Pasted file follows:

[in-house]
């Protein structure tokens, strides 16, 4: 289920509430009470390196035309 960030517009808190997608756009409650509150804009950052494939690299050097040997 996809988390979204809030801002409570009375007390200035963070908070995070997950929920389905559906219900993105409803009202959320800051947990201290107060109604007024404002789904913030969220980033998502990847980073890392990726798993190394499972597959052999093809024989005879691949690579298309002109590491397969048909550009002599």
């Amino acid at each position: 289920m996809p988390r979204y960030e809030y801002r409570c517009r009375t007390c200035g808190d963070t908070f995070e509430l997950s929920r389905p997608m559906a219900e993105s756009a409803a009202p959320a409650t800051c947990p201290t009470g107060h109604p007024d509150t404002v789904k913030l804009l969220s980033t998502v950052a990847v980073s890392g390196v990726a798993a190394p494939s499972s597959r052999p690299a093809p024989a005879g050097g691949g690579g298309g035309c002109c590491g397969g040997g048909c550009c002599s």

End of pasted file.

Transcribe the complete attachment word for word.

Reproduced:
[in-house]
């Protein structure tokens, strides 16, 4: 289920509430009470390196035309 960030517009808190997608756009409650509150804009950052494939690299050097040997 996809988390979204809030801002409570009375007390200035963070908070995070997950929920389905559906219900993105409803009202959320800051947990201290107060109604007024404002789904913030969220980033998502990847980073890392990726798993190394499972597959052999093809024989005879691949690579298309002109590491397969048909550009002599």
């Amino acid at each position: 289920m996809p988390r979204y960030e809030y801002r409570c517009r009375t007390c200035g808190d963070t908070f995070e509430l997950s929920r389905p997608m559906a219900e993105s756009a409803a009202p959320a409650t800051c947990p201290t009470g107060h109604p007024d509150t404002v789904k913030l804009l969220s980033t998502v950052a990847v980073s890392g390196v990726a798993a190394p494939s499972s597959r052999p690299a093809p024989a005879g050097g691949g690579g298309g035309c002109c590491g397969g040997g048909c550009c002599s």